Brotherly love – The Kid with a Bike review

The Kid with a Bike – Starring Thomas Doret and Cecile de France. Directed by Jean-Pierre and Luc Dardenne. Rated M. Originally published July 28, 2011. By Simon Miraudo.

It’s easy to watch a movie in which very little ostensibly happens, and to overlook the Earth-shattering revelations and heartbreaking truths hidden under the surface. The Dardenne brothers’ The Kid with a Bike is one such movie. The film is less than 90 minutes long, and divided somewhat into three separate acts (signified by short, haunting stings of music). Jean-Pierre and Luc Dardenne have a way of creeping up on you; imparting some truly inspired universal wisdom without ever being preachy, and without even having to resort to melodrama or extreme conflict.

Thomas Doret gives an inspired performance as 11-year-old Cyril, less of a boy than an energetic pup (he’s later nicknamed ‘Pitbull’); he moves as quickly, furiously and with the tenacity of an unchained dog. As the film begins, he’s looking for his father, who has gone broke, dumped Cyril in a boarding house and skipped town. When Cyril finally finds and confronts him, he does it not with anger, but with the eagerness to reunite and undying loyalty that a canine might feel to even the cruelest owner. The father tells him he wants nothing to do with the boy, and as heartbreaking as it is for Cyril, there is something even more heartbreaking about a terrified man who feels he has no choice but to cut ties with his son.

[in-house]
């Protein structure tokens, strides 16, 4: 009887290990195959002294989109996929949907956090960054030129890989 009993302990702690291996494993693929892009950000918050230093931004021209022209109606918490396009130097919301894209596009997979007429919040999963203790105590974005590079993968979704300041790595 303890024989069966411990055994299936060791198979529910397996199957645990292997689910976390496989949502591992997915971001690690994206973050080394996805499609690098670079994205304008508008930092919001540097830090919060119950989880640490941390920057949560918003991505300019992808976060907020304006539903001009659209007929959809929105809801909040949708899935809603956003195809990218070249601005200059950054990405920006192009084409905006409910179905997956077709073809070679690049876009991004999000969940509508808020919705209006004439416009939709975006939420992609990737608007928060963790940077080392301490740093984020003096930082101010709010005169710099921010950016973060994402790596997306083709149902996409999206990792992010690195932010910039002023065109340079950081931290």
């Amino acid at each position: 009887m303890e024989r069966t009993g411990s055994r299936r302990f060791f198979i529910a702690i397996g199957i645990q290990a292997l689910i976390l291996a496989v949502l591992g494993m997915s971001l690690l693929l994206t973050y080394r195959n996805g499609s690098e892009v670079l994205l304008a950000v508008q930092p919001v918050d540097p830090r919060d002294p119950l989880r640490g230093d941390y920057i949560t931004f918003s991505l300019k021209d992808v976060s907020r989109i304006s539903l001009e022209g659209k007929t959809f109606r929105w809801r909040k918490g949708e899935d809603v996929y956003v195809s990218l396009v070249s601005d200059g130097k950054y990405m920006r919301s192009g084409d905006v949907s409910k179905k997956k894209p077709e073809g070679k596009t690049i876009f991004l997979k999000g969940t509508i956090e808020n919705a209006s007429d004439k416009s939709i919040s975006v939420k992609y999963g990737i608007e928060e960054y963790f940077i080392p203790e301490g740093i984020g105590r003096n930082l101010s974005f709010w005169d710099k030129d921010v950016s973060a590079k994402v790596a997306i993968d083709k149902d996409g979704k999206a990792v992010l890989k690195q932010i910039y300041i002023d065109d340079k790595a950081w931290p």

Later in the film, Cyril turns to crime, and although he’s penitent, one of his victims cannot accept the apology (leading to a nearly tragic finale). Again, the sad character here is the unforgiving victim. Cecile de France stars as Samantha, a kindly hairdresser who accidentally finds herself involved in Cyril’s life, and offers him a home out of the goodness of her own heart. Her patience, although tested, seemingly knows no bounds; she is hurt repeatedly by Cyril, but she never turns him away.

The Kid with a Bike is a powerful film about compassion and forgiveness, and the tragedy of not having the capability for either. Samantha, unlike the other characters, is not afraid of the pain that comes with having a relationship, and being human. That’s because she knows the benefits too. The life she and Cyril carve for themselves is occasionally troubled, but it’s also full of love. That’s more than can be said for the lonely father, who has to live with the knowledge that he turned his only son away.


Check out Simon’s other reviews here.

This review was first run – in slightly longer form – during the 2011 Melbourne International Film Festival. The Kid with a Bike is exclusively screening at the Cinema Nova in Melbourne.

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